PS. I made a bitter with 94% English Pale, 4% English Crystal 60, and 1% Chocolate. You recommended this on a different thread. It turned out very good. I used WLP002. I would love to try another English strain to compare, but, don't know where to start.

The Ridley's strain (WLP022) is next in rotation.  It is about as British as one is going get with White Lab's standard rotation strains.   WLP022 is significantly more attenuative than WLP002, so you may want try WLP005 first.

By the way, I acquired a British strain from UC Davis last year that I used to make a Cluster IPA before moving on to other new strains that I needed to evaluate.   That IPA was amazing for being an all Cluster beer.   I attributed the complex flavor that it possessed to the malt and hop bills.  I decided to propagate a starter from the culture while performing much needed bank maintenance.  I brewed an amber ale with Avangard Pilsner, MFB caramunich, and Crystal as the hop (not exactly a British-style beer).  To my surprise, the beer had all of the good attributes of the the Cluster ale.  Using Crystal instead of Cluster allowed the sensory profile produced by this strain to shine through the malt and hops.  Holy smokes, this culture is the most strongly flavored British ale yeast that I have used to date.  The ester profile is tutti frutti lollipop.   It also has a unique way of emphasizing malt.  This strain is almost too much for me.  It's almost like what would occur if a British strain mated with a Belgian strain.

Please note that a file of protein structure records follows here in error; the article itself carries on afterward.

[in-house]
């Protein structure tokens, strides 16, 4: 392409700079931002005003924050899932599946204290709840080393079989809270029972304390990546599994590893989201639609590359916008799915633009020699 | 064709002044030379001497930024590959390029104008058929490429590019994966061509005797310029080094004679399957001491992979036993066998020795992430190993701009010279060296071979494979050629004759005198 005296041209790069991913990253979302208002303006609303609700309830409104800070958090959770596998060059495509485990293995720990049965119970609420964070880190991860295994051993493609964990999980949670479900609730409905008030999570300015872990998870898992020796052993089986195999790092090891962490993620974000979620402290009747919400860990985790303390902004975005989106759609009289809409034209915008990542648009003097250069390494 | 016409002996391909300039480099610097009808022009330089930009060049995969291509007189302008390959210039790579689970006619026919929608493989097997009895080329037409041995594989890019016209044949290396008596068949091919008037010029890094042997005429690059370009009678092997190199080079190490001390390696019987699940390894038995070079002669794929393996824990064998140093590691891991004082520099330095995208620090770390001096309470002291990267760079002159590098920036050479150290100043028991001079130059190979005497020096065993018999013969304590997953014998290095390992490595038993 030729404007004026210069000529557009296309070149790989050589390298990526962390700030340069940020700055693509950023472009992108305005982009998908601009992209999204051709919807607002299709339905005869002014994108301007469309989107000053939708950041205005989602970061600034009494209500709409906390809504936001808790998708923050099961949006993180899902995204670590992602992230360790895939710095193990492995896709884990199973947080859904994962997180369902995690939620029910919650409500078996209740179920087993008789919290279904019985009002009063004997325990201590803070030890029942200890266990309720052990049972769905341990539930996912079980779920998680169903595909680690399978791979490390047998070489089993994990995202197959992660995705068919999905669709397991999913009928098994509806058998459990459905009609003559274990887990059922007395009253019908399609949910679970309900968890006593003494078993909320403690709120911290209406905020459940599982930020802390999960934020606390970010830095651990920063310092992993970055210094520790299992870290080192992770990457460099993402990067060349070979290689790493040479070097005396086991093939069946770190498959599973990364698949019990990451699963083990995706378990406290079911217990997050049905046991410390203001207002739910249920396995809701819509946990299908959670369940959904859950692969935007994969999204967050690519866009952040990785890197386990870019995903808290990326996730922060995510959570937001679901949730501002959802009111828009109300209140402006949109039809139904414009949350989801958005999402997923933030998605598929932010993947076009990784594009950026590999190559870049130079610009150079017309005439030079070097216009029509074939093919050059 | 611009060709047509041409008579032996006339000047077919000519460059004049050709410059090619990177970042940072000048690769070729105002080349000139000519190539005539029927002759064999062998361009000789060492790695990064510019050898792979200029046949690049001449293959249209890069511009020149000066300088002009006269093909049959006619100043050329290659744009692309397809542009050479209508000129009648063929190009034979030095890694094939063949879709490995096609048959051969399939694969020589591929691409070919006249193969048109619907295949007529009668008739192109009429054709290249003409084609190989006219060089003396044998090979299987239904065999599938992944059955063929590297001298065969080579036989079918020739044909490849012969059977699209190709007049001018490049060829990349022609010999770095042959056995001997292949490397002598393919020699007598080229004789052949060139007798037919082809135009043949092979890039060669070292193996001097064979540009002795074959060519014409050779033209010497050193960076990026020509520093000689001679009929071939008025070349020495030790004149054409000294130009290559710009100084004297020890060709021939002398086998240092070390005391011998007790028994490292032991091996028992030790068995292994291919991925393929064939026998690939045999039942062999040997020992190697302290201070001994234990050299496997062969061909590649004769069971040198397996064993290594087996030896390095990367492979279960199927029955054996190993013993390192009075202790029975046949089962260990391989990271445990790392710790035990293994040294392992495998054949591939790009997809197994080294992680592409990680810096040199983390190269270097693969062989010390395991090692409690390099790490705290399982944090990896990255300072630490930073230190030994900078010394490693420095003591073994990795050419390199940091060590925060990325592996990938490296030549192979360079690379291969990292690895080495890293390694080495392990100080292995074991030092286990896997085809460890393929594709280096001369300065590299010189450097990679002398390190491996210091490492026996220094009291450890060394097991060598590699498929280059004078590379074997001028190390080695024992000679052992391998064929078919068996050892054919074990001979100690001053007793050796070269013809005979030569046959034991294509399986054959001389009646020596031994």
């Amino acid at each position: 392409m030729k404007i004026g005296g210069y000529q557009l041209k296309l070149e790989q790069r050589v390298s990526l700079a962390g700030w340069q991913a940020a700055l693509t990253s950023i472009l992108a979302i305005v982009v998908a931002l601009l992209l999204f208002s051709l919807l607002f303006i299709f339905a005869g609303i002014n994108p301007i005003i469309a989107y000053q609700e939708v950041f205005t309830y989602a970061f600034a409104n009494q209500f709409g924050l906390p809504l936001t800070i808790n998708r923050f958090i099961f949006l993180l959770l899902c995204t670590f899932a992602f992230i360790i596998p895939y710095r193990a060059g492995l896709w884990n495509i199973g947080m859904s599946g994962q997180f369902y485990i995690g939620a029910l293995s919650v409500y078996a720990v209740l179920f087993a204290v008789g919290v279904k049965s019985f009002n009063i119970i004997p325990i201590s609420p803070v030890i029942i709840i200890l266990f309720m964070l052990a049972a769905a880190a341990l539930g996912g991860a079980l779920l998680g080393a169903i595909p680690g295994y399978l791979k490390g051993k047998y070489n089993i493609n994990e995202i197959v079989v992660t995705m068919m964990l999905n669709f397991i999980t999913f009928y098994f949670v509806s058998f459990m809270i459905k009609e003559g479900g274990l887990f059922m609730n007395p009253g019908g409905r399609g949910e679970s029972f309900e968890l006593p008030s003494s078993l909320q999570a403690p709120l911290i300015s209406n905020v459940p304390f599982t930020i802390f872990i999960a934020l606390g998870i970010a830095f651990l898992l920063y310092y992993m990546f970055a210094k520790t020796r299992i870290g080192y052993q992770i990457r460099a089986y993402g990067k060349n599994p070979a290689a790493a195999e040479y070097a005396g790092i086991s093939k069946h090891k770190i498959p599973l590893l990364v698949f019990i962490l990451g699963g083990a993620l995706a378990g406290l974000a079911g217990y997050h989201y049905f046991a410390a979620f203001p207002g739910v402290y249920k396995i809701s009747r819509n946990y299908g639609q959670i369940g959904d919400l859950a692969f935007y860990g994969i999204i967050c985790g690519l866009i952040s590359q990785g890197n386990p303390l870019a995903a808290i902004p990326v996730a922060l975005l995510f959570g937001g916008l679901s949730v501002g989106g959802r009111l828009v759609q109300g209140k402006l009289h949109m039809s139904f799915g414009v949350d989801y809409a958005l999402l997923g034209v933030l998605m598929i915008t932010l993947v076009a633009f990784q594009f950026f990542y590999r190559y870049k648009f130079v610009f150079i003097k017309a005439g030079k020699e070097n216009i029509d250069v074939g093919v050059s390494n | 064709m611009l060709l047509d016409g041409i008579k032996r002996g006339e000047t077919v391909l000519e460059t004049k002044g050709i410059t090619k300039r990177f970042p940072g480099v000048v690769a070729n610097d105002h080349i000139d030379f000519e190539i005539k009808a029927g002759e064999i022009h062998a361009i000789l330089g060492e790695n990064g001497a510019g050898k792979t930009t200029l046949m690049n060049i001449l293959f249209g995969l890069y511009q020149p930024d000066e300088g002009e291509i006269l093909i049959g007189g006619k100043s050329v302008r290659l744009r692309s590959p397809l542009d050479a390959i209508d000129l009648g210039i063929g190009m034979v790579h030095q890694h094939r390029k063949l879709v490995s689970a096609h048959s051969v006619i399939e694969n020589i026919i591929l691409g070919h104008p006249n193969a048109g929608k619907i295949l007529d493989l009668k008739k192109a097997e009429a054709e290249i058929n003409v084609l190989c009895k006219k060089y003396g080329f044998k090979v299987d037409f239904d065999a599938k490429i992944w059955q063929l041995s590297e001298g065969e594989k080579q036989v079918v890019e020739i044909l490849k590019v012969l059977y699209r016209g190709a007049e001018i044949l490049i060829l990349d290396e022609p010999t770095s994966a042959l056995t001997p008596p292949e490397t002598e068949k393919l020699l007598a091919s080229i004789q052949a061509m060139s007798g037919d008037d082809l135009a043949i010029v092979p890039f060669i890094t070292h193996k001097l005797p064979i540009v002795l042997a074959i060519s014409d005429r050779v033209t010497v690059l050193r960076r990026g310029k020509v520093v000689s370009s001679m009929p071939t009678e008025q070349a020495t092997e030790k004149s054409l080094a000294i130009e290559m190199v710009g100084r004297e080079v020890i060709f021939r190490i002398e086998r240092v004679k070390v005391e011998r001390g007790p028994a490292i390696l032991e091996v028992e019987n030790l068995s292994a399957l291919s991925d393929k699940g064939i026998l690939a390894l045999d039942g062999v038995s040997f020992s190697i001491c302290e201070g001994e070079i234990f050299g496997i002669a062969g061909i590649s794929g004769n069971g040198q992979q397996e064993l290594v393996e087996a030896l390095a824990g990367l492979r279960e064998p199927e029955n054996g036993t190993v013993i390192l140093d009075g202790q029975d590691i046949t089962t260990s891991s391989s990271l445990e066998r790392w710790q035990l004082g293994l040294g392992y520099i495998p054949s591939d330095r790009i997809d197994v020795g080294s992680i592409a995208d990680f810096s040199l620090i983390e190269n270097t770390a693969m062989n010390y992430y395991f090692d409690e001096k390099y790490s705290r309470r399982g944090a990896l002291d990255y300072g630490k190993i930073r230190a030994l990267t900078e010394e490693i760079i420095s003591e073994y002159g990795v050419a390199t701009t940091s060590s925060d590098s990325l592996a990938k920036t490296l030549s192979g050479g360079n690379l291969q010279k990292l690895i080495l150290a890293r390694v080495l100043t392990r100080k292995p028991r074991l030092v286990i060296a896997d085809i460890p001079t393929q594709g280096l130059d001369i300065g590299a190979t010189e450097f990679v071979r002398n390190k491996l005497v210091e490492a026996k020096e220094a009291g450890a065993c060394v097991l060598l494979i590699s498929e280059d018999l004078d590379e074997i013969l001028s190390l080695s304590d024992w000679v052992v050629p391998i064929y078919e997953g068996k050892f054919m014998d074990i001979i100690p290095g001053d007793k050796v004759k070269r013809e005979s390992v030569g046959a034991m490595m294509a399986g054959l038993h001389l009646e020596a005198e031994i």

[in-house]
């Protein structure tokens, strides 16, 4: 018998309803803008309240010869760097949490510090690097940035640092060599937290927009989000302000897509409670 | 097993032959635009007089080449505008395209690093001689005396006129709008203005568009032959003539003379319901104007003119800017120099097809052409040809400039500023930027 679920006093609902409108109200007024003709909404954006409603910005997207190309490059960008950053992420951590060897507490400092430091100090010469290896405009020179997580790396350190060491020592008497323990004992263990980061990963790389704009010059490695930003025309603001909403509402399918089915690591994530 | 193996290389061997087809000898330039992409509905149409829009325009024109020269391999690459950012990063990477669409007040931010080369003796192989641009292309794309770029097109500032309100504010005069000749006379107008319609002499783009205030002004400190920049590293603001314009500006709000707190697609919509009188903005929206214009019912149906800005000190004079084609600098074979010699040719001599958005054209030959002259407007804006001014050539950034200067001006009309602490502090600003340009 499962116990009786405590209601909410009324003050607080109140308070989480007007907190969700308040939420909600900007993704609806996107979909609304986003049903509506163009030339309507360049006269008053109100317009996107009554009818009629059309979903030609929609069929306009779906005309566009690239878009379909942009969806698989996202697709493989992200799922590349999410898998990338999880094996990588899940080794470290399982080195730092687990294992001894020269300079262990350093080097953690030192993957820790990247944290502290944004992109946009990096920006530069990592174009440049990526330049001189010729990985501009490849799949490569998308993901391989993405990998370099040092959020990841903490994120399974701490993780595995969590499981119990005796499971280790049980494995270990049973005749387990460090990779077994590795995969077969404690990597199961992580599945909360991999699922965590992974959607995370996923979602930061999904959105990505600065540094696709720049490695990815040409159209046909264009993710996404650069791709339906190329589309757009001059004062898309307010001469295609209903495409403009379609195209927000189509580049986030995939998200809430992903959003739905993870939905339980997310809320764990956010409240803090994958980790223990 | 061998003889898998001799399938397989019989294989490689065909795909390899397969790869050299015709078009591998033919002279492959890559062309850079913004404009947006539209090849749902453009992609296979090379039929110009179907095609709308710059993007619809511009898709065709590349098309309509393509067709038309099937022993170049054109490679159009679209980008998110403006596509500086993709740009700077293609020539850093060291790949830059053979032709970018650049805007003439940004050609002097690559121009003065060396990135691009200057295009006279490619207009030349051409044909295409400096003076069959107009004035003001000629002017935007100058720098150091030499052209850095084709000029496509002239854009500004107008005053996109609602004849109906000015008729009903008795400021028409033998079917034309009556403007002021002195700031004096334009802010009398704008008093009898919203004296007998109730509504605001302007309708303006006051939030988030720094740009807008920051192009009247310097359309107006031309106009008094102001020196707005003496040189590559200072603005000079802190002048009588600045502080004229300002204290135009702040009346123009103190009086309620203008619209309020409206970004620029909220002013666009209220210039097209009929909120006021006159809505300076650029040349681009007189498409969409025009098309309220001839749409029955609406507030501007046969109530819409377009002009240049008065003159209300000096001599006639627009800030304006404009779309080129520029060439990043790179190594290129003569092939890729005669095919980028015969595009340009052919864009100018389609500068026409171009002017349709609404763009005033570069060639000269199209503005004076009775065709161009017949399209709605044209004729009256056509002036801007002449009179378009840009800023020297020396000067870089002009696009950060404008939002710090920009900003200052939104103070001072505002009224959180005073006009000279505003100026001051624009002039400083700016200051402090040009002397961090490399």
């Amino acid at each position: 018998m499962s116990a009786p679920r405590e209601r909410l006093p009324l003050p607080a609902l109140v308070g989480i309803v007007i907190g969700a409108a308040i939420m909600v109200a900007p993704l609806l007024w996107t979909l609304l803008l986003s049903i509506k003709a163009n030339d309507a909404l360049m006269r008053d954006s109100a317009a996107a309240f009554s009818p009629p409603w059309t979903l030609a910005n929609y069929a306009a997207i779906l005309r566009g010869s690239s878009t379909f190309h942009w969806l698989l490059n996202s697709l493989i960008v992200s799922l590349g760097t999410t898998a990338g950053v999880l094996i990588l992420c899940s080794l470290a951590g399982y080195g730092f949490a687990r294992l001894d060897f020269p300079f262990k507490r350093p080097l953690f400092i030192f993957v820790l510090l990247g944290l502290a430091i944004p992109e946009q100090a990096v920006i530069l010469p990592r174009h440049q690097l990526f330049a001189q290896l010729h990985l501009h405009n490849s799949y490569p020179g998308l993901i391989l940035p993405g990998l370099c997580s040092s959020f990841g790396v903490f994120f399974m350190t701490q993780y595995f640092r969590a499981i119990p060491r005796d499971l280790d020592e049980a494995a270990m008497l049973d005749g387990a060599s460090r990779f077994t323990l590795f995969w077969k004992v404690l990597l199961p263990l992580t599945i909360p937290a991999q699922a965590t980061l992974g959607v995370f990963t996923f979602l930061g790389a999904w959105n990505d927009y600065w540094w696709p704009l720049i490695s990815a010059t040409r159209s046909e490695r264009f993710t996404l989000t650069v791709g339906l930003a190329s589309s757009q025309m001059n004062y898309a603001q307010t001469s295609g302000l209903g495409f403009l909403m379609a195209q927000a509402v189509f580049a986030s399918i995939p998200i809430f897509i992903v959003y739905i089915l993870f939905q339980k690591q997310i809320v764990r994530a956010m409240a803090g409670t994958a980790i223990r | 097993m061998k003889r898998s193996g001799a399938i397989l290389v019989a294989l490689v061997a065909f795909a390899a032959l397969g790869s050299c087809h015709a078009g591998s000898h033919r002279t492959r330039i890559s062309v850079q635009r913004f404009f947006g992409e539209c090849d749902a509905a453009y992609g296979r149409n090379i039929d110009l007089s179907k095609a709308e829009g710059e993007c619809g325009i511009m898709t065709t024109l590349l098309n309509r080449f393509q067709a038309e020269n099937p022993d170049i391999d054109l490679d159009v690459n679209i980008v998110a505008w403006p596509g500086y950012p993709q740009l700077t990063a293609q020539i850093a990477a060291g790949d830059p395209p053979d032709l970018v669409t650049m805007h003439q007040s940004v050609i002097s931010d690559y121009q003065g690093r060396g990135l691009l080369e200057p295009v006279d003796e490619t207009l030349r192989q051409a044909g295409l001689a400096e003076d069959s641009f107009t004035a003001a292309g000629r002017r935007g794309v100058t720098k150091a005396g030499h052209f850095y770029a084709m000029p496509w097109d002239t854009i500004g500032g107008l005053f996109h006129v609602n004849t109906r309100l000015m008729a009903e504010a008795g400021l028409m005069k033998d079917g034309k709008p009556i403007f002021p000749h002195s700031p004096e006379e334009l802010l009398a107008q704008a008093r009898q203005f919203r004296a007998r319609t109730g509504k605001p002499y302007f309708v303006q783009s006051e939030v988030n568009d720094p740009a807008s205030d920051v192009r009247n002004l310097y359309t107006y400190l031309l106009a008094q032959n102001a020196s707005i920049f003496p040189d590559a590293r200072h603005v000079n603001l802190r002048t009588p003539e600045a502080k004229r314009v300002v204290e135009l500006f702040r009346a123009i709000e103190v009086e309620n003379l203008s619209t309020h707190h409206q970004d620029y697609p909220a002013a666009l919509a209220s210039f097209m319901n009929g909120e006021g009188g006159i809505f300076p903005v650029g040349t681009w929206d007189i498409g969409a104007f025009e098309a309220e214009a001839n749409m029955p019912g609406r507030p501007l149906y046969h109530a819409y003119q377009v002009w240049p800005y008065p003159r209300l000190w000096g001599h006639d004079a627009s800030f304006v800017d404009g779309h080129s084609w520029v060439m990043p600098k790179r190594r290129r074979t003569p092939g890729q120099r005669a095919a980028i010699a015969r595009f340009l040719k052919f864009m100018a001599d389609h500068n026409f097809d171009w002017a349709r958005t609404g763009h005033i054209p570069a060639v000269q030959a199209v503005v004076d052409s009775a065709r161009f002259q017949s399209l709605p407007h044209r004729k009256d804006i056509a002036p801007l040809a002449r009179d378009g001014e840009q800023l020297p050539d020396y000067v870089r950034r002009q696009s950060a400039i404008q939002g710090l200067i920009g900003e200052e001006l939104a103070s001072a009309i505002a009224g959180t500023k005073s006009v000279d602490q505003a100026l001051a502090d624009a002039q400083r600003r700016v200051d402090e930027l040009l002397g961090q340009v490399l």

Anyway, I sent a request Dr. Boundy-Mills to see if UC Davis had any additional information for the strain.  To my surprise, the scientist who deposited the strain was Jean-Xavier Guinard.  If that name rings a bell, it is because Jean-Xavier wrote the book entitled "Lambic" for the Classic Beer Styles Series.  Jean-Xavier could not remember where he acquired the strain because he was using it for his Ph.D. research.  He was studying agglutination properties of baker's yeast, and chose this brewing strain because it was highly flocculent (agglutination is a more specific way of describing flocculation as it pertains to cells).  Baker's yeast and ale yeast are the same yeast species; namely, Saccharomyces cerevisiae.  The only difference is the application for which a particular strain has been selected.